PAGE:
By Andrea Shalal
WASHINGTON (Reuters) – White House economic adviser Brian Dees said on Tuesday he was not surprised by the negative reaction of financial markets to Britain’s fiscal plans and tax cuts, stressing the need to maintain “fiscal prudence and fiscal discipline.”
Dess, speaking at an event hosted by the Economic Club of Washington, DC, said Britain’s plans came during a cycle of monetary tightening and put monetary authorities in a position where they would likely have to tighten further.
“In a monetary tightening cycle like this, the challenge with this policy is that it puts the monetary authority in a position to potentially move more tightly. I think that’s what I saw in response,” said Dess, the White House national director. Economic Council.
“It is particularly important to maintain the focus on financial prudence and financial discipline,” he said.
Des’ comments came hours after the International Monetary Fund targeted Britain’s fiscal plans, warning that “large, untargeted fiscal packages” are likely to increase Britain’s inequality and could undermine monetary policy.
In its first comments on the plans of Britain’s new finance minister, Kwasi Quarting, that have sent sterling and bonds into free fall, the International Monetary Fund urged British authorities to consider providing more targeted support to families and businesses rather than big tax cuts and sharply increase government spending. .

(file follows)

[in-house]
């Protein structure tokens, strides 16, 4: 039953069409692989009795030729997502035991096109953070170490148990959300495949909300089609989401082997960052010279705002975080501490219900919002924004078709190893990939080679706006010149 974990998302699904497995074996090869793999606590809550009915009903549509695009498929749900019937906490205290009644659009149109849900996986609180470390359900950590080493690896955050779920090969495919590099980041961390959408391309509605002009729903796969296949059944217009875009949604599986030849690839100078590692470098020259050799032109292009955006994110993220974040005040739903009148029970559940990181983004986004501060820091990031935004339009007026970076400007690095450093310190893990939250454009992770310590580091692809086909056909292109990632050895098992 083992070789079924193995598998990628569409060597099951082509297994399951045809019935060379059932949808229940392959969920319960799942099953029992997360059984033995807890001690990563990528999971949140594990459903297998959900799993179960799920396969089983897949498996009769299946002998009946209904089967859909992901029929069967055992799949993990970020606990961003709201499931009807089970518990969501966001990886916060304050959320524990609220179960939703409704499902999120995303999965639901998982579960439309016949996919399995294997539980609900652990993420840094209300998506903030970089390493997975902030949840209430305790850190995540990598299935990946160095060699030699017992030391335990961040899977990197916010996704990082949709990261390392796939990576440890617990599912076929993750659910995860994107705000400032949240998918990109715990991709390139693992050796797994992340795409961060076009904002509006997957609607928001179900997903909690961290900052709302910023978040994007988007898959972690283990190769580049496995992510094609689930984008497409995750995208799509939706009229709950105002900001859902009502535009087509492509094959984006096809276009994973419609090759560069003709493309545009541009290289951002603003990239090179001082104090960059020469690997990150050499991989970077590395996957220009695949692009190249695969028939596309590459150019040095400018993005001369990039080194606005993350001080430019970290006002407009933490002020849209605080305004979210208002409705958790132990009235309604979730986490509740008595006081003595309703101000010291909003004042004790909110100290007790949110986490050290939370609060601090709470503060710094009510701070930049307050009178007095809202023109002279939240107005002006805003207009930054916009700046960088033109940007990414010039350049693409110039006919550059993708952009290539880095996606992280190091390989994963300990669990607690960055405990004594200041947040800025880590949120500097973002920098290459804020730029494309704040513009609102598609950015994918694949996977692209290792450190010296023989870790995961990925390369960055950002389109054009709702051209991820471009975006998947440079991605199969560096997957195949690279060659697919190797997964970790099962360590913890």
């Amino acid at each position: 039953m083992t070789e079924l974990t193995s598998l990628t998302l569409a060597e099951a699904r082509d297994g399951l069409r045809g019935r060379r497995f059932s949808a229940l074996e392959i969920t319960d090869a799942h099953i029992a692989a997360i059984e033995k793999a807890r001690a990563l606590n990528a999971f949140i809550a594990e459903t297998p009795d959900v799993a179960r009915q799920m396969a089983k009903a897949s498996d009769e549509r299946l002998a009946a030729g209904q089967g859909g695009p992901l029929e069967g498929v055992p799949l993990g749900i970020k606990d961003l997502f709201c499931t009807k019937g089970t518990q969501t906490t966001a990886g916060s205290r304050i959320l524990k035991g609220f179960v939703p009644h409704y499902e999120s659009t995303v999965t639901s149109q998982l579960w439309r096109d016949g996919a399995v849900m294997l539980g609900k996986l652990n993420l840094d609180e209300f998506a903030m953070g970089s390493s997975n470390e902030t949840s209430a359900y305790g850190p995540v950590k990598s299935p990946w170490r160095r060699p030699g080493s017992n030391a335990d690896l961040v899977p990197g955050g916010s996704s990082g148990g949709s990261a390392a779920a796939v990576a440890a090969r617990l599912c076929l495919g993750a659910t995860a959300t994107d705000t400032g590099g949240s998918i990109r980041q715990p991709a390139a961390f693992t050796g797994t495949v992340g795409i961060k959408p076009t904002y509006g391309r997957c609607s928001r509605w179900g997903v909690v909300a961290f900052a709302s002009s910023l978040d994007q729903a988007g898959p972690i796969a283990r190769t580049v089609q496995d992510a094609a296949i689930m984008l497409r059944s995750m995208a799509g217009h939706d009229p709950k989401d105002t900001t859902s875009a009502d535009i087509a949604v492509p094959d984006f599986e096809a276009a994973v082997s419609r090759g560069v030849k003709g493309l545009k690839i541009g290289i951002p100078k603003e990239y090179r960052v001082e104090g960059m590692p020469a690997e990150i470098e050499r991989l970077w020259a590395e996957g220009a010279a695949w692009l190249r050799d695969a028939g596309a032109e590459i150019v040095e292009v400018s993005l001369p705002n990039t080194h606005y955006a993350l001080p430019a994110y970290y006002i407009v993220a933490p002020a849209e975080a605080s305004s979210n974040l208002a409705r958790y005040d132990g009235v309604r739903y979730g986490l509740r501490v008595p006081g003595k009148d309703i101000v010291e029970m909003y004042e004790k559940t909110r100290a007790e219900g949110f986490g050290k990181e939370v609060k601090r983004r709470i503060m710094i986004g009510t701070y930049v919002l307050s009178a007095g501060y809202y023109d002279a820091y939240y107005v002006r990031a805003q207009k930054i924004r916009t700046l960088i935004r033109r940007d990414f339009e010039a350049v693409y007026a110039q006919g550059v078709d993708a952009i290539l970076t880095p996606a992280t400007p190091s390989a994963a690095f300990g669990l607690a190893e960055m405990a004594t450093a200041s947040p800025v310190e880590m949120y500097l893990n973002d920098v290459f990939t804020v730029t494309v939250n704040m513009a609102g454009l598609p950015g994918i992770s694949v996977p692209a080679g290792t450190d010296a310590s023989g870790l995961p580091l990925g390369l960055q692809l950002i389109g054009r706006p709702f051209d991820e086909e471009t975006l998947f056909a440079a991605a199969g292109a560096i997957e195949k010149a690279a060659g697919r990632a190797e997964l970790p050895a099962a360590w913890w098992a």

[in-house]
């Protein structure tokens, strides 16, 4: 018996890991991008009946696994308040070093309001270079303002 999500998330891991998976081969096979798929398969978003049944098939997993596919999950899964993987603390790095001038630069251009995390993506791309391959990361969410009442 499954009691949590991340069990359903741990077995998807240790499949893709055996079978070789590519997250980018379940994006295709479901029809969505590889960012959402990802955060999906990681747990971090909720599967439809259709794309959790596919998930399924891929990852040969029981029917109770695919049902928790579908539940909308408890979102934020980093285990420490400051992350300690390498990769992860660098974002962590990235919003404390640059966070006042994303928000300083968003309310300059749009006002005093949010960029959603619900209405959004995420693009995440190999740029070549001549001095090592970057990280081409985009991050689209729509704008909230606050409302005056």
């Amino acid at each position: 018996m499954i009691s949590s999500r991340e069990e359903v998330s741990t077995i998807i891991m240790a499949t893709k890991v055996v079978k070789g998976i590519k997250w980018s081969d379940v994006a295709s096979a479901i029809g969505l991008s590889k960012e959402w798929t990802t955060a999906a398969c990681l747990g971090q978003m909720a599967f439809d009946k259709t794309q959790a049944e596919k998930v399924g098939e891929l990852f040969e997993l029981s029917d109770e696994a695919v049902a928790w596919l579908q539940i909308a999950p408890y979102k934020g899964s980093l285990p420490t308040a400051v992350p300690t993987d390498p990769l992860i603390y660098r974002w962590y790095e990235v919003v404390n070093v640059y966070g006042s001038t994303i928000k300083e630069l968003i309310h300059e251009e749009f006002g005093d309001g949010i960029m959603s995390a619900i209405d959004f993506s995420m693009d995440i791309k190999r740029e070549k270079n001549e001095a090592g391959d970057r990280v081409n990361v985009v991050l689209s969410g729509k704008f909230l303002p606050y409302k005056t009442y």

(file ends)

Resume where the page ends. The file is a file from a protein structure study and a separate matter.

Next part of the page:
Dess told reporters after the event that the dollar’s strength reflects the relative strength of the US economy.
“In a highly uncertain global environment…what we’re seeing is a strengthening of the unique position of strength in which the United States economy is, despite all the complexities in our recovery,” he said.
Asked if he was concerned about spillovers from weaker economies elsewhere in the United States, Dess referred to Europe, Britain and China, and said the Biden administration was paying “high attention” to pockets of “special weakness” in global growth. a path.
Asked during the event whether the US economy is heading into a recession, Dess pointed to signs of resilience, including the balance sheets of consumers and businesses, and investments.
“We are certainly going through a complex transition that is unprecedented in many ways, but I think there is reason to have a lot of confidence in the position of the United States, in the context of an uncertain global climate,” he said.
He said that Britain and Europe faced a very difficult situation and were more exposed to fluctuations in energy prices.
Desi also said that he believes that the successive military and economic problems facing Russia after its invasion of Ukraine on February 24 are increasingly stressing the country.